Johnny Heskett’s eyes are always scanning for tracks. One hand on the wheel of his all-terrain vehicle, the other hand holding a cigarette, and eyes constantly checking the ground for hog tracks. Occasionally he stops and gets out.
“See, these tracks are more spread out, means it’s a big one,” Heskett, owner of Heskett Hog Hunting in McAlester, says as he bends down. “Last weekend one of our dogs got torn up pretty bad by a big hog. They can be pretty nasty.”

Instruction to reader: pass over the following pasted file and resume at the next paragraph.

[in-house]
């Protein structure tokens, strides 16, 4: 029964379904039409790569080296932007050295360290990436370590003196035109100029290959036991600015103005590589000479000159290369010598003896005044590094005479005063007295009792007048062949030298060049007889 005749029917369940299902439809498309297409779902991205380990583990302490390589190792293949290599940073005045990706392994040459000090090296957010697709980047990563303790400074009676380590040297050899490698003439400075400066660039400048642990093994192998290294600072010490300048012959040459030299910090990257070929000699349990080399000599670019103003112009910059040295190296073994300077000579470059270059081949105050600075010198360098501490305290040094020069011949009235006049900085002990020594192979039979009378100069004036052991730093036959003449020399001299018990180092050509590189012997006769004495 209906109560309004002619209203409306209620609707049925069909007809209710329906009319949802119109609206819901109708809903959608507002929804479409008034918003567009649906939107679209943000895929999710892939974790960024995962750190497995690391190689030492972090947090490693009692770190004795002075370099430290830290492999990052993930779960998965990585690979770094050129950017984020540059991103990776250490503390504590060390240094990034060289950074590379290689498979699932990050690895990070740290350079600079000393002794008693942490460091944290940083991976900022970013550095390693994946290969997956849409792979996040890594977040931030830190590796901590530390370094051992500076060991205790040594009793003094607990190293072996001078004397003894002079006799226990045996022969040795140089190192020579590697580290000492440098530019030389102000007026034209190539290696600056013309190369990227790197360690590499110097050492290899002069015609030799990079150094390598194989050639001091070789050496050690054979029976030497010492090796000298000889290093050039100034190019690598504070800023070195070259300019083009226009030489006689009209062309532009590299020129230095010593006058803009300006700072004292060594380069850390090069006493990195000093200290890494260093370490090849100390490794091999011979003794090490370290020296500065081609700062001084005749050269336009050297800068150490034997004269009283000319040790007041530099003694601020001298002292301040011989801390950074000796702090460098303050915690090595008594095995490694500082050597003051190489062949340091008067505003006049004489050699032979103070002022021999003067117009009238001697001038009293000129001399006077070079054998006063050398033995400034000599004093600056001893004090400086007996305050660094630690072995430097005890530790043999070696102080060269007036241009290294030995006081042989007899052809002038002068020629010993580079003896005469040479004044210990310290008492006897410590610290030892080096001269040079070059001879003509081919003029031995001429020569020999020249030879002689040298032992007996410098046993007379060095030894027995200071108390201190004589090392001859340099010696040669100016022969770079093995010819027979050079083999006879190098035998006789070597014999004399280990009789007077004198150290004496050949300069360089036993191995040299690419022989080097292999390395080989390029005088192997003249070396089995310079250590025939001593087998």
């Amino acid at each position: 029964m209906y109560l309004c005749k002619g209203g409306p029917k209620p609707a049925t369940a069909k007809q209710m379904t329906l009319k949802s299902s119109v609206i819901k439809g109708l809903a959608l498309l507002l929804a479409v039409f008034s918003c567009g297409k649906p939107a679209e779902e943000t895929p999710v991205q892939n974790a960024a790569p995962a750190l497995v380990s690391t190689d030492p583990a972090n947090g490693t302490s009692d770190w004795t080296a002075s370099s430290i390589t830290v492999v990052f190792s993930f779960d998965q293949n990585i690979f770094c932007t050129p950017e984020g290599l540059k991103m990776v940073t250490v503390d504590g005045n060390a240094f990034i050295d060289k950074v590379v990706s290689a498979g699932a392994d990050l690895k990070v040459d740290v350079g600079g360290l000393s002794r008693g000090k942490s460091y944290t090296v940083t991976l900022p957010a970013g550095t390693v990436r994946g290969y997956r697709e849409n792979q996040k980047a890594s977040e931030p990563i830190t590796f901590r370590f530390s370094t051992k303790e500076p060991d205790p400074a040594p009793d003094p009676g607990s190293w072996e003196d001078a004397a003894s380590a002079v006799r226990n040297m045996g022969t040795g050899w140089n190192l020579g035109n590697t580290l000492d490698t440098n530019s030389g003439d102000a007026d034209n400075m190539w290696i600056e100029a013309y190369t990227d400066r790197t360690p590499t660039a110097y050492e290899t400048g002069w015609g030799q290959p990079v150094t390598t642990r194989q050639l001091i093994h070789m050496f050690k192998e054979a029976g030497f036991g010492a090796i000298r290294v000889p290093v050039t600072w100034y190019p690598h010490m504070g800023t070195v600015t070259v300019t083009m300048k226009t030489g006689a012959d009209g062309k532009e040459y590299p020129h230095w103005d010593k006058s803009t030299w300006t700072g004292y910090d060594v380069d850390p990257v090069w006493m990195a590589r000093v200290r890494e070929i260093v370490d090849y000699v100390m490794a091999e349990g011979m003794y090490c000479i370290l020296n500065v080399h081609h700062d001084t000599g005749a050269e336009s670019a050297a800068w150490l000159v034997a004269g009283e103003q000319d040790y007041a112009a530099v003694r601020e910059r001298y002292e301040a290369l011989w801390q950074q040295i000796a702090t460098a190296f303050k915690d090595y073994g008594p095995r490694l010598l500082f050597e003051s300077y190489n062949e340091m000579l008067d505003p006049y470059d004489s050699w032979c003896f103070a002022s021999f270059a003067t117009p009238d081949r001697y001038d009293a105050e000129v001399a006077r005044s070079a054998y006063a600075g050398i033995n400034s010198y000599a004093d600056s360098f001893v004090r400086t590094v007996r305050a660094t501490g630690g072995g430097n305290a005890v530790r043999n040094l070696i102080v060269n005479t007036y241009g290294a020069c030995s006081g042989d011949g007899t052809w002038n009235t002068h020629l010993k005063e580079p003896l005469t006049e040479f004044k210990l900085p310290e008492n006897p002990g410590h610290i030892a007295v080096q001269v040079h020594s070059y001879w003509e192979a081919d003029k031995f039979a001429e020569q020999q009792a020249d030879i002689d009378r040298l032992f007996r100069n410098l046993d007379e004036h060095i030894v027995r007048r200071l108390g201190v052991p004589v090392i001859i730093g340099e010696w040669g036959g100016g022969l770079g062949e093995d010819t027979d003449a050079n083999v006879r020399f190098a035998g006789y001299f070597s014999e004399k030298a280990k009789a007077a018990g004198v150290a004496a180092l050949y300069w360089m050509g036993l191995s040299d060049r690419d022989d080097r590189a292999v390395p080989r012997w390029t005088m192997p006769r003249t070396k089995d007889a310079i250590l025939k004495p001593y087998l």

Feral hogs can be found in all 77 Oklahoma counties, according to the state Department of Agriculture, Food and Forestry.
Feral hogs are domestic swine that mated with wild boars many years ago, and the population of wild hogs has risen since. The earliest records of feral hogs in Oklahoma are from the south-central and southeastern portions of the state. They have spread over the last 40 years.
It’s difficult to estimate how many feral hogs inhabit the state because they reproduce so quickly, said Russell Stevens of the Noble Foundation.
“They can have up to two litters per year, with four to 10 young being born in each litter,” he said.
A 2007 statewide survey by the Noble Foundation estimated there were as many as 500,000 feral hogs in Oklahoma.